"Well, we don't want to see them again," said Dick. "We've had quite enough of all of them." At Timber Run Jasper Grinder left them, and the Rovers saw no more of him for many days.

The home-coming of the Rover boys was a day long to be remembered. There was a regular party given at the country home, at which many of their friends were present. The Laning girls were there, and also Dora Stanhope, and Larry, Fred, George, and a host of others, not forgetting Captain Putnam himself, who came upon a special invitation sent by Mr. Anderson Rover. Alexander Pop waited upon the table as usual, his face beaming with pleasure.

"Jes tell yo', yo' can't down dem Rober boys nohow," said the colored man to Captain Putnam. "Da is jes like apples in a tub--yo' shoves 'em under, an' up da pops, bright as eber." And the owner of Putnam Hall laughingly agreed with Alexander.

"I trust that you will never be troubled by Dan Baxter again," said Dora Stanhope to Dick, after he had told her the story of the treasure hunt.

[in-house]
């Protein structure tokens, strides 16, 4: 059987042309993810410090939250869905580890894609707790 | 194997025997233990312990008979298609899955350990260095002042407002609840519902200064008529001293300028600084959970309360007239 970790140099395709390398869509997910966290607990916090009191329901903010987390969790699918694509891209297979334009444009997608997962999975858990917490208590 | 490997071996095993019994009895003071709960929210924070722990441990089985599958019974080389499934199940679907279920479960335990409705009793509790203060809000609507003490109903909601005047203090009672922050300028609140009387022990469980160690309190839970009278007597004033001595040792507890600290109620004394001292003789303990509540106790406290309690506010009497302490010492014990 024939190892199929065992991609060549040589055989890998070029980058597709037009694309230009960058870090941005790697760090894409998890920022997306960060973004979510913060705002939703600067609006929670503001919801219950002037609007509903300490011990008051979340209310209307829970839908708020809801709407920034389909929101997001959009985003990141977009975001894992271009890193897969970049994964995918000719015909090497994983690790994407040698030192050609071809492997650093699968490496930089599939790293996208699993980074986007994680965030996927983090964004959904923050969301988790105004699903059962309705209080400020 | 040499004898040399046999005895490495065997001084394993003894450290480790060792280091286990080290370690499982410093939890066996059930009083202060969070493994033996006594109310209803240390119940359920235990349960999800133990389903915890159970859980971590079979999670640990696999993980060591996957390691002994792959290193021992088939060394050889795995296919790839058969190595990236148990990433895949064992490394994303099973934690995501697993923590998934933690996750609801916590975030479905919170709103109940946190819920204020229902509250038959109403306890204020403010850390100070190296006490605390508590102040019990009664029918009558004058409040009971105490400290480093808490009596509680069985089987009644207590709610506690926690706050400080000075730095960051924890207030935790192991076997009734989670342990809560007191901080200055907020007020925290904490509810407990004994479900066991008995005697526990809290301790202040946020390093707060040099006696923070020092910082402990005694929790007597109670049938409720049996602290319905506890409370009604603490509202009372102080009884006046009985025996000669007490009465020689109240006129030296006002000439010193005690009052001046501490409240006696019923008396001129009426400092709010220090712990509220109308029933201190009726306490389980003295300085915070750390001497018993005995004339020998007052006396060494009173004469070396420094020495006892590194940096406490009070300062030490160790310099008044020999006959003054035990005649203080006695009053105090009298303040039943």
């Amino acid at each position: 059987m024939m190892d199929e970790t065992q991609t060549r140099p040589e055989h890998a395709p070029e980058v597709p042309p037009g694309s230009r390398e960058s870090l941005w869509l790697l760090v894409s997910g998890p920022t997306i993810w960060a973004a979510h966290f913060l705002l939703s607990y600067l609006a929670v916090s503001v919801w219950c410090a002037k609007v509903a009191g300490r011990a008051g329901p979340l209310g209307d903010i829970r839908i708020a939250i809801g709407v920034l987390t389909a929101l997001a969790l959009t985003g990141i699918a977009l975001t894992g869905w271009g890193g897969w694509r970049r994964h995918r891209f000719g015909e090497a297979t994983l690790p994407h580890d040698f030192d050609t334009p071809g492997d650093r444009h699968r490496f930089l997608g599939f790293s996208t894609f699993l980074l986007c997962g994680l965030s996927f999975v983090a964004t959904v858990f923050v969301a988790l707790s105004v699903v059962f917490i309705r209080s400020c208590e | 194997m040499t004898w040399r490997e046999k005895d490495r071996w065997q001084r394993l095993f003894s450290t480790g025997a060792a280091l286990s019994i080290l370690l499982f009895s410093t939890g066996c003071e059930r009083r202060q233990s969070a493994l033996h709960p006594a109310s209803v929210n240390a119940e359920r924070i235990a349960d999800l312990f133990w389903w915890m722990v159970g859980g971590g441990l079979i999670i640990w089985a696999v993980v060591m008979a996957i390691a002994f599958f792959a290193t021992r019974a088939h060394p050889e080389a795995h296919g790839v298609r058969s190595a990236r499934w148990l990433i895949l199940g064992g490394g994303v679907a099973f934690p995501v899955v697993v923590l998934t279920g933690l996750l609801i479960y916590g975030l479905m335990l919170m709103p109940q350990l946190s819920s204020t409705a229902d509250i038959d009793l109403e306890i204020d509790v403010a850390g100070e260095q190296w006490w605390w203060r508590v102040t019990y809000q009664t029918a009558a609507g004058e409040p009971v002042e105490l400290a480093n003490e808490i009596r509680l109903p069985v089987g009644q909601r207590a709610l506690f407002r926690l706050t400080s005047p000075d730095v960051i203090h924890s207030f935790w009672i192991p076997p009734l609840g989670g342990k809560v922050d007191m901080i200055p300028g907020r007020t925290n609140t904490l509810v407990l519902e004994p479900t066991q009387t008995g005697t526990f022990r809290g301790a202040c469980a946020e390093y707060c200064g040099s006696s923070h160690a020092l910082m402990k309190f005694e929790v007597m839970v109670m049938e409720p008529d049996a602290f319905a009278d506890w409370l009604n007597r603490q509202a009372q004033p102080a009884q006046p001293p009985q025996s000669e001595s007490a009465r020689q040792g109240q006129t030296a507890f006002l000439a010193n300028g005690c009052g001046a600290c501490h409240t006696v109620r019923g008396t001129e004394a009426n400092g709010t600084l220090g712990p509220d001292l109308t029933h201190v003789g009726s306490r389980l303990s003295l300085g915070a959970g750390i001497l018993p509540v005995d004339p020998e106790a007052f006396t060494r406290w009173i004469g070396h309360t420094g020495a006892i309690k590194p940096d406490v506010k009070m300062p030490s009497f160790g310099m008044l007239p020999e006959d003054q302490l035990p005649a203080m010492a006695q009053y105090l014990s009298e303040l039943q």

"I trust so myself," replied Dick. "But he's like a bad cent, sure to turn up when not wanted." Dick told the truth. How Dan Baxter turned up, and what he did to bring the Rovers more trouble, will be told in another volume, to be entitled, "The Rover Boys on Land and Sea; or, The Crusoes of Seven Islands," a tale full of happenings far out of the ordinary.

But for the time being troubles were of the past, and here let us leave our friends, shouting as did the pupils from the Hall when the party broke up:

"Three cheers for the Rover Boys! Hip, hip, hurrah!"